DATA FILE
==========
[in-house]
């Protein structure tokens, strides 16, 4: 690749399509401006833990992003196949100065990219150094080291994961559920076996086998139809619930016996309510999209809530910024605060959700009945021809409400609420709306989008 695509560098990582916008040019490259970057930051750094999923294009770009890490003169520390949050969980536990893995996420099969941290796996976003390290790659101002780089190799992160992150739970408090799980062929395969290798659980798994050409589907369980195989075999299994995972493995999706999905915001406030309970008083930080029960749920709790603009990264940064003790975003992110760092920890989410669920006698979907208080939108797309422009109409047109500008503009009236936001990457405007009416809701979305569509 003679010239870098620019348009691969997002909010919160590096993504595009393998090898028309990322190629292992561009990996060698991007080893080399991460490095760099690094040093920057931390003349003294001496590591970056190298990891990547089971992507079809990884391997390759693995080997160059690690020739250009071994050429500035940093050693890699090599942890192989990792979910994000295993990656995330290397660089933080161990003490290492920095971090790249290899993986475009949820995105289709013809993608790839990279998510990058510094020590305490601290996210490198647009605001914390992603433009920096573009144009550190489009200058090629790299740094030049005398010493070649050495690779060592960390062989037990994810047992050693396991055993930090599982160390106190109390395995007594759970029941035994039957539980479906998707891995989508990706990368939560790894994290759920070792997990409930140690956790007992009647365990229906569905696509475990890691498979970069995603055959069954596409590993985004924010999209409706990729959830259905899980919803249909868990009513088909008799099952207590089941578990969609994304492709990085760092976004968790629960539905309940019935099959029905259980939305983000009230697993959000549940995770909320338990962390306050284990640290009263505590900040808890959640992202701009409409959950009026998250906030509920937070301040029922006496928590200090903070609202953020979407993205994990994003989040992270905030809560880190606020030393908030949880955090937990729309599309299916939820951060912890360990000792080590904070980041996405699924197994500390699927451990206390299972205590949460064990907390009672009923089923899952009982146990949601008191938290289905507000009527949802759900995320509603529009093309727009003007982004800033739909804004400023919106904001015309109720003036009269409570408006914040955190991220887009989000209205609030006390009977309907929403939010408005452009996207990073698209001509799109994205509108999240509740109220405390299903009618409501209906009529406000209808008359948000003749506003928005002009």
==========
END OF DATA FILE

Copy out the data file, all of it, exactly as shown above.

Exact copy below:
[in-house]
């Protein structure tokens, strides 16, 4: 690749399509401006833990992003196949100065990219150094080291994961559920076996086998139809619930016996309510999209809530910024605060959700009945021809409400609420709306989008 695509560098990582916008040019490259970057930051750094999923294009770009890490003169520390949050969980536990893995996420099969941290796996976003390290790659101002780089190799992160992150739970408090799980062929395969290798659980798994050409589907369980195989075999299994995972493995999706999905915001406030309970008083930080029960749920709790603009990264940064003790975003992110760092920890989410669920006698979907208080939108797309422009109409047109500008503009009236936001990457405007009416809701979305569509 003679010239870098620019348009691969997002909010919160590096993504595009393998090898028309990322190629292992561009990996060698991007080893080399991460490095760099690094040093920057931390003349003294001496590591970056190298990891990547089971992507079809990884391997390759693995080997160059690690020739250009071994050429500035940093050693890699090599942890192989990792979910994000295993990656995330290397660089933080161990003490290492920095971090790249290899993986475009949820995105289709013809993608790839990279998510990058510094020590305490601290996210490198647009605001914390992603433009920096573009144009550190489009200058090629790299740094030049005398010493070649050495690779060592960390062989037990994810047992050693396991055993930090599982160390106190109390395995007594759970029941035994039957539980479906998707891995989508990706990368939560790894994290759920070792997990409930140690956790007992009647365990229906569905696509475990890691498979970069995603055959069954596409590993985004924010999209409706990729959830259905899980919803249909868990009513088909008799099952207590089941578990969609994304492709990085760092976004968790629960539905309940019935099959029905259980939305983000009230697993959000549940995770909320338990962390306050284990640290009263505590900040808890959640992202701009409409959950009026998250906030509920937070301040029922006496928590200090903070609202953020979407993205994990994003989040992270905030809560880190606020030393908030949880955090937990729309599309299916939820951060912890360990000792080590904070980041996405699924197994500390699927451990206390299972205590949460064990907390009672009923089923899952009982146990949601008191938290289905507000009527949802759900995320509603529009093309727009003007982004800033739909804004400023919106904001015309109720003036009269409570408006914040955190991220887009989000209205609030006390009977309907929403939010408005452009996207990073698209001509799109994205509108999240509740109220405390299903009618409501209906009529406000209808008359948000003749506003928005002009």